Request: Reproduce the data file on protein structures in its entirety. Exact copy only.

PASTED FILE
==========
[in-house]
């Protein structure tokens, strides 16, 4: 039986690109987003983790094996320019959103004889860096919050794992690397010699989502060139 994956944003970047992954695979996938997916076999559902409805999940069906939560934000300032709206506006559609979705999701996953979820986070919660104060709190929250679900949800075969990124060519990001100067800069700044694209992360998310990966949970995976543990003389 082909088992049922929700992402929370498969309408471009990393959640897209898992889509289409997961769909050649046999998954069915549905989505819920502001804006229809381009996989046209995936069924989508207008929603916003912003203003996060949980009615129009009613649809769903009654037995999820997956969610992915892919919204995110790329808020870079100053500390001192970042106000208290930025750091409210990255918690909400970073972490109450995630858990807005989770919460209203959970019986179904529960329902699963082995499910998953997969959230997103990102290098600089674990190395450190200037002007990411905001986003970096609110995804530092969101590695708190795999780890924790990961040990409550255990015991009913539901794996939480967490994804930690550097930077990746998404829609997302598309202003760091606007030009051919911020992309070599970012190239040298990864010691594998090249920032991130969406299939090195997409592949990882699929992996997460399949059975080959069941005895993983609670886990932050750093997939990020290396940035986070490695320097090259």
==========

[in-house]
């Protein structure tokens, strides 16, 4: 039986690109987003983790094996320019959103004889860096919050794992690397010699989502060139 994956944003970047992954695979996938997916076999559902409805999940069906939560934000300032709206506006559609979705999701996953979820986070919660104060709190929250679900949800075969990124060519990001100067800069700044694209992360998310990966949970995976543990003389 082909088992049922929700992402929370498969309408471009990393959640897209898992889509289409997961769909050649046999998954069915549905989505819920502001804006229809381009996989046209995936069924989508207008929603916003912003203003996060949980009615129009009613649809769903009654037995999820997956969610992915892919919204995110790329808020870079100053500390001192970042106000208290930025750091409210990255918690909400970073972490109450995630858990807005989770919460209203959970019986179904529960329902699963082995499910998953997969959230997103990102290098600089674990190395450190200037002007990411905001986003970096609110995804530092969101590695708190795999780890924790990961040990409550255990015991009913539901794996939480967490994804930690550097930077990746998404829609997302598309202003760091606007030009051919911020992309070599970012190239040298990864010691594998090249920032991130969406299939090195997409592949990882699929992996997460399949059975080959069941005895993983609670886990932050750093997939990020290396940035986070490695320097090259």